Technical interviews are common during the recruitment process for roles that require specific skills, like computer science, data analysis, and software engineering. Broadly speaking, most technical interviews will include: (1) a behavioral descriptive interview (BDI), (2) analytical algorithms/coding section, and (3) a predictive modeling case study.
Companies are typically looking for an analytical mindset, communication skills, and the potential for growth.
How to succeed in the technical interview
Focus on the details. Be prepared to talk in detail about the technical skills and knowledge listed on your resume.
Stick to what you know best. Code in the language you’re the most comfortable in, if that’s R, Python or SQL.
Tell–not just show–your work. Demonstrate that you are able to explain your techniques and thought process while working through a coding situation.
Invite collaboration while you work. The interview should be interactive, so talk through what you are thinking. Your interview team does not expect you to get to a perfect solution right away and is prepared to help you work through the problem together.
Ask clarifying questions. You may need more information and that’s okay!
Don't rush. Take time and even take notes if you feel it’s necessary.
Behavior interviews are the typical interview set up, which we described above. Situational interview are similar but instead of concrete past examples asked about in the behavioral interview, situational interviews mainly focus on theoretical scenarios. For example:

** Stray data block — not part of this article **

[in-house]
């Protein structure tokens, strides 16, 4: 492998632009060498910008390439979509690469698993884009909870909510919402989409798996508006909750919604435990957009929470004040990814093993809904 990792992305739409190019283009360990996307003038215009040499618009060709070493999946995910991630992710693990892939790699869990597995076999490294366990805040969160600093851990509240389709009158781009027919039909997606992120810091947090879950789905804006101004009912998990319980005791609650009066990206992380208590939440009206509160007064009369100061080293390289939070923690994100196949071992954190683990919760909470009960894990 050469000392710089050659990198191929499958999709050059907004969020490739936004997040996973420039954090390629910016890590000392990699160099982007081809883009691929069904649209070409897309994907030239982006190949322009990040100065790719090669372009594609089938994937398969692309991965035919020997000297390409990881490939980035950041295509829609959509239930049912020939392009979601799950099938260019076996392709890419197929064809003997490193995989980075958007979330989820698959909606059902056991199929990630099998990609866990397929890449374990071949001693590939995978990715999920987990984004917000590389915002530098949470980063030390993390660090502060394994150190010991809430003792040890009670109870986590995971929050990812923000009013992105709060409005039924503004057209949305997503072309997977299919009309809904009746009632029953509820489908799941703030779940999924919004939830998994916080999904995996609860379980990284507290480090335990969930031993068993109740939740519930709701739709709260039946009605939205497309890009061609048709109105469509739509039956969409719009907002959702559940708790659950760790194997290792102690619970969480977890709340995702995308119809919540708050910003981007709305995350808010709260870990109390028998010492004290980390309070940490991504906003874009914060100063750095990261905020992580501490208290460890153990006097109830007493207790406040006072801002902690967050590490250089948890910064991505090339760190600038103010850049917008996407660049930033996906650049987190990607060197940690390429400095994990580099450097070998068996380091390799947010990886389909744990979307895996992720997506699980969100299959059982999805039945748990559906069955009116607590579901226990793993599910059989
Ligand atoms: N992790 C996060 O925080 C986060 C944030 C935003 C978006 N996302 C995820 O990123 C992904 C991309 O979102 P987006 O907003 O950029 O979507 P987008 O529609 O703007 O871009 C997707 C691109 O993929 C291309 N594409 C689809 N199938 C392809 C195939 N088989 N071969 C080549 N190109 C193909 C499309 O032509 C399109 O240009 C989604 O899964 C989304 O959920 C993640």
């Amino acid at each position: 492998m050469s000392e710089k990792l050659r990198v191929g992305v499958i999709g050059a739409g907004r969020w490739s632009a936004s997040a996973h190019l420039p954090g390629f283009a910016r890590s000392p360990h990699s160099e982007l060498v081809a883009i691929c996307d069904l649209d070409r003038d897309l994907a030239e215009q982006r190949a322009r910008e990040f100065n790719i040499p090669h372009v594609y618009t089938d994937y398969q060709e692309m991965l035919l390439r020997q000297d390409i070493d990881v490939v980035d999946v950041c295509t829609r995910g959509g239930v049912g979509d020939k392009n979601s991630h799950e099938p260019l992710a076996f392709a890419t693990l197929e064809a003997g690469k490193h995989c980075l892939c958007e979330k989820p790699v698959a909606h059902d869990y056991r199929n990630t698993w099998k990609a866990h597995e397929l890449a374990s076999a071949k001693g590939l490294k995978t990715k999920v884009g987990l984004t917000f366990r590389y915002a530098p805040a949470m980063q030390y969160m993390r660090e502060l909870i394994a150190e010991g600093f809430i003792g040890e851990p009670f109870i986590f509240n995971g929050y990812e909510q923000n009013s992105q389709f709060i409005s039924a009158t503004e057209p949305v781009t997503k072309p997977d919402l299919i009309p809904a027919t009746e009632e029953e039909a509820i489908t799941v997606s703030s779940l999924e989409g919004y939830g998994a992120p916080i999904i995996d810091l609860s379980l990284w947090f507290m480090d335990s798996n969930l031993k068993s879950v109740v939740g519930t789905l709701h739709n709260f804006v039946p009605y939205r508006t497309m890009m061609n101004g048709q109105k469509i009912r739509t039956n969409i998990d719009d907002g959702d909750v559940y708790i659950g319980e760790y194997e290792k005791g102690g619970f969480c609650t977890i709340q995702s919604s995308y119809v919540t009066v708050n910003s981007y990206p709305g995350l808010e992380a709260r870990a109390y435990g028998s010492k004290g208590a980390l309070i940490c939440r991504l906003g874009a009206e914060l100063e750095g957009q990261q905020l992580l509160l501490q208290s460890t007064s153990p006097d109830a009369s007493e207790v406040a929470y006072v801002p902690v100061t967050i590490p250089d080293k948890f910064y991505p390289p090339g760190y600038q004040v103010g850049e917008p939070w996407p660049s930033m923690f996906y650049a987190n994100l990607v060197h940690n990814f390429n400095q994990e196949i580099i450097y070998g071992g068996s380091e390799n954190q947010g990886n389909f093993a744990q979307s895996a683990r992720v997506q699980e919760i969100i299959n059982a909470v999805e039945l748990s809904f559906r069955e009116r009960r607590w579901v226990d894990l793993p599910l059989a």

“How would you handle a project with a tight deadline?”
“What would you do if you were on the phone with an upset customer?”
These questions allow you to showcase quick thinking and problem solving skills.
How to succeed in the situational interview
Remember that there are no right or wrong answers. Be honest about how you would handle a situation because it will help the employer (and you!) determine if the job is a good fit for you.
Know what to expect. Practicing beforehand is paramount to ensure you’re successful in these interviews. Contact OPCD and ask for a mock interview. We’ll help curate questions to ensure you’re prepared.
Tell a story. Just like with behavioral interviews, narrative formats are the best way to convey your answers. You can tie in your experience around handling a similar situation when answering the hypothetical scenario presented to you.
How to use the STAR Method in an situational interview
Recall that STAR stands for situation, task, action, and result.
SITUATION Describe how you view the hypothetical situation.
TASK Describe what you see as the task for this situation
ACTION Describe the actions you would take - planning, implementation
RESULT Describe the outcomes of your action you’d like to achieve - impact, influence, change